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08 December 2005 @ 07:52 pm
Prison Break Gen Fiction: Remembering Who We Used To Be (PG)  
Title: Remembering Who We Used To Be
Characters: Michael, Lincoln (Gen)
Prompt: #36, “Smell”
Rating: PG
Author's Notes: Written for the prisonbreak100 fanfic challenge, where I have the Gen pairing of Lincoln and Michael.

x-x-x-x-x

When Michael asked Lincoln his favorite smell once, Lincoln chose vanilla, because it reminded him of their mother.

Michael thinks their mother used to wear a light, flowery perfume, and he hopes he will find it again one day and remember. What stays in his mind instead is the memory of chemicals and death, and he is always a little bit nervous in the infirmary when the combination of disinfectant and rubbing alcohol hits him. He gets that urge to bolt every time, and he tries to bury it with nonchalance or stoicism. If that doesn’t work, he finds himself starting to babble and he knows he’s not making the best impression.

Michael’s favorite smell was the shaving cream Lincoln used in high school. The bathroom would be steamy with it in the mornings, and he inhaled it— confidence, manliness, the mysterious things that older kids always knew about. At night, when he was alone and it seemed like Lincoln was never coming home, Michael would sneak into his room and press his face into his pillow, breathing in security and belonging.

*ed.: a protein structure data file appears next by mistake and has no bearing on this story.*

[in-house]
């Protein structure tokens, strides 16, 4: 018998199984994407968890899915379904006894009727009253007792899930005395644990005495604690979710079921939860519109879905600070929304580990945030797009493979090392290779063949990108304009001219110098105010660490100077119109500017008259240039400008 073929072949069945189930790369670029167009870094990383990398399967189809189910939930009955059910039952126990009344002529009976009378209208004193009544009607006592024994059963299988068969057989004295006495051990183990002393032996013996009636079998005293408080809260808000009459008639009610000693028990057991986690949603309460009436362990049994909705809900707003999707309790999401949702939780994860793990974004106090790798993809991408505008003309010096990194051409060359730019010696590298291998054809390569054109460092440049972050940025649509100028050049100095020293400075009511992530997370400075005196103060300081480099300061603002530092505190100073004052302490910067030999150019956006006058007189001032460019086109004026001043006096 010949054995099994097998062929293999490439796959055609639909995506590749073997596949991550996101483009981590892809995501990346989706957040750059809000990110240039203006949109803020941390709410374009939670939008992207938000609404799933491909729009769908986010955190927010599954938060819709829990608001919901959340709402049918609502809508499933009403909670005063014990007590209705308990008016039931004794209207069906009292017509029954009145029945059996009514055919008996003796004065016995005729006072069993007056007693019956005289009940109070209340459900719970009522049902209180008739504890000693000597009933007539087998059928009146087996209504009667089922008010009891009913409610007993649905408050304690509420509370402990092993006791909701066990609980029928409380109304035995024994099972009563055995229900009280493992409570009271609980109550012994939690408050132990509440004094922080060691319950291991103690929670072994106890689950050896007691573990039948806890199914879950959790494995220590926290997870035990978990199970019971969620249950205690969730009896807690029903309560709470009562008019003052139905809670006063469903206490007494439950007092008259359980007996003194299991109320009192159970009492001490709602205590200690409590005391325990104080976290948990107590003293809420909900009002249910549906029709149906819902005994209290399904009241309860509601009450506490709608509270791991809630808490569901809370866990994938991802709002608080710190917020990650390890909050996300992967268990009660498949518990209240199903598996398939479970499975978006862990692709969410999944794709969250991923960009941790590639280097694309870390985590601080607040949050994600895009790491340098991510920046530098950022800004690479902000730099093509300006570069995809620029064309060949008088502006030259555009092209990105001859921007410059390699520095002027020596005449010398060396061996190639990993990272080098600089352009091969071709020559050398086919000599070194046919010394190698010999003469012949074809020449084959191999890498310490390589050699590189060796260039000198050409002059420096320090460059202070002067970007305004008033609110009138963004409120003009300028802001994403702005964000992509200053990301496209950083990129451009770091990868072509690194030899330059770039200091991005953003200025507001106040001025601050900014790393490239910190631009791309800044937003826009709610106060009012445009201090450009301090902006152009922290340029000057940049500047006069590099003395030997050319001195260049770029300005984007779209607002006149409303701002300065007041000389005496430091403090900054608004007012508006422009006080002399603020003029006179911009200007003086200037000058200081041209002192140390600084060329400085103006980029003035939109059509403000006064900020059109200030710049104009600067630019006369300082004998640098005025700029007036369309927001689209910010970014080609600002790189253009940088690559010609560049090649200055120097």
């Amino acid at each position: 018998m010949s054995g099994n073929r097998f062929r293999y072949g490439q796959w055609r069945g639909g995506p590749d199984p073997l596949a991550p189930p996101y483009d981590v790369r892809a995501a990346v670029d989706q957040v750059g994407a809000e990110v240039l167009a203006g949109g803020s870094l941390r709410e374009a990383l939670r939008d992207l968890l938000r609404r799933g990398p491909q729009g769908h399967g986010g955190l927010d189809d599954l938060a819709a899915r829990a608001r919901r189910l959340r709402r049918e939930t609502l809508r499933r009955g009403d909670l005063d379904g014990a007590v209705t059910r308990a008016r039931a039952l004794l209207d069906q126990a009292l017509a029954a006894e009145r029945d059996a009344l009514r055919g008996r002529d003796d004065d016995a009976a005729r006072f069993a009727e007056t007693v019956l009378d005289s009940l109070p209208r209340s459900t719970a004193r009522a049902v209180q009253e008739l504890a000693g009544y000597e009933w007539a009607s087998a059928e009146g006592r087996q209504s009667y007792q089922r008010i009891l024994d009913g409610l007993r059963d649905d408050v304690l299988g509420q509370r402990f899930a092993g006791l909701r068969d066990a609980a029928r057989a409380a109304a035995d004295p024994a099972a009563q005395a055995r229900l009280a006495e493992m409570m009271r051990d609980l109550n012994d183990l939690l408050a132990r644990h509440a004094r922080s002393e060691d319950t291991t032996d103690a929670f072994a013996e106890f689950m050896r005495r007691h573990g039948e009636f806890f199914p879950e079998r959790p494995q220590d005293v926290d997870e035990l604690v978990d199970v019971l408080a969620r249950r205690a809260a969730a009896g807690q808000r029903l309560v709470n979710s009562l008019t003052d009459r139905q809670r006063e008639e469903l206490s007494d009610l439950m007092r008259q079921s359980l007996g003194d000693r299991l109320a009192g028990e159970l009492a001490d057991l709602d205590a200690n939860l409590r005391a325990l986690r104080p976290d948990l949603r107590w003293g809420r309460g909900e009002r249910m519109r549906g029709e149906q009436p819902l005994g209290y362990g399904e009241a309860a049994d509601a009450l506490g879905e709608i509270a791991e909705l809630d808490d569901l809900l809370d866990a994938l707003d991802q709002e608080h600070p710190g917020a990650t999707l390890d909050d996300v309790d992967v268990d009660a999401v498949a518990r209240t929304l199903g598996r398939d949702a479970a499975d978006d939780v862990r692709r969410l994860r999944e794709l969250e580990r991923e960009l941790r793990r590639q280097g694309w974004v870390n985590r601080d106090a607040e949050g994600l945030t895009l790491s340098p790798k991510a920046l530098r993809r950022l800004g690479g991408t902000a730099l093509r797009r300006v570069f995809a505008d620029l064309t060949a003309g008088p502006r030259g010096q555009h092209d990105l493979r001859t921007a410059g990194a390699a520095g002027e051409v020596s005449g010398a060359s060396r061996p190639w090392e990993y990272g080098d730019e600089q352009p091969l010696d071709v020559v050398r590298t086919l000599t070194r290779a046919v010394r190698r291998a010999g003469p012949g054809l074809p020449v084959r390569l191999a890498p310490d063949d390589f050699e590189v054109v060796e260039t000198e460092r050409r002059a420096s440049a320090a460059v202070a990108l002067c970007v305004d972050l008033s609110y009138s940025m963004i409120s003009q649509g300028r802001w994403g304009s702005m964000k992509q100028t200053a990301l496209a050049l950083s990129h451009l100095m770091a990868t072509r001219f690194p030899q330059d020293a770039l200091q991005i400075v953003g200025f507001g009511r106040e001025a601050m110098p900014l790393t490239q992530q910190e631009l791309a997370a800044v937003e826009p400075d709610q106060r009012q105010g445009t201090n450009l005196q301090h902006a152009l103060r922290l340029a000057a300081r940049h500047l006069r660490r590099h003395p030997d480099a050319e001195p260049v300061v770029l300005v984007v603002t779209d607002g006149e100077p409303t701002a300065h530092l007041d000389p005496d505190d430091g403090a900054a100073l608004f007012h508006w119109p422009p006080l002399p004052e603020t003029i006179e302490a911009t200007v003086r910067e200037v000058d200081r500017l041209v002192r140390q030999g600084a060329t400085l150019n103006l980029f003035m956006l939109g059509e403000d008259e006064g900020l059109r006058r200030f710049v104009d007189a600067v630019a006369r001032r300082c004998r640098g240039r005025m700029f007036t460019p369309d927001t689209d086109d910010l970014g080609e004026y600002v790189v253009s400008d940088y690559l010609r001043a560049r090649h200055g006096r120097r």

One night Lincoln came in late, his clothes reeking of marijuana. Michael had been around it before at school, but it brought out a rage in him then that he hadn’t known he possessed. Years later in college, he would suffer from the “good-boy” label each time he walked away when his friends broke out the baggies. Pot had taken Lincoln away from him when he needed him most. The hell if Michael was going to let it get inside his own soul.

Here in Fox River, Lincoln no longer smells like Lincoln. Michael imagines they are all pretty much the same, even himself, uniformly covered with an overlay of sweat and harsh soap and cheap shampoo.

That will be remedied soon enough when they got out, and they can work their way slowly back toward individuality.

Michael misses the way Lincoln used to smell, and all of the feelings it carried. But it’s a small thing, compared to what worries him most.

After years of drugs and prison, and all this time close to the edge on Death Row, what Michael wonders is this:

Inside, is Lincoln still Lincoln anymore?


----- fin -----


 
 
 
The Good, The Bad and The Lanathelana on December 9th, 2005 06:21 am (UTC)
I know you try to make this gen, but boy it's not working ;D

Seriously, I love it, also because it's such an important point to ponder, what if Michael saves Linc and Linc is not at all like he expects?

Though that bit about the mother's perfume gave me the funniest mental image of Michael running around with a perfume bottle randomly spraying then on potential love interest girls for sex. (note: that is a good thing, because I like picturing fucked!up!Michael AND it amuses me)

The Coalition For Disturbing Metaphorshalfshellvenus on December 9th, 2005 06:36 am (UTC)
I know you try to make this gen, but boy it's not working ;D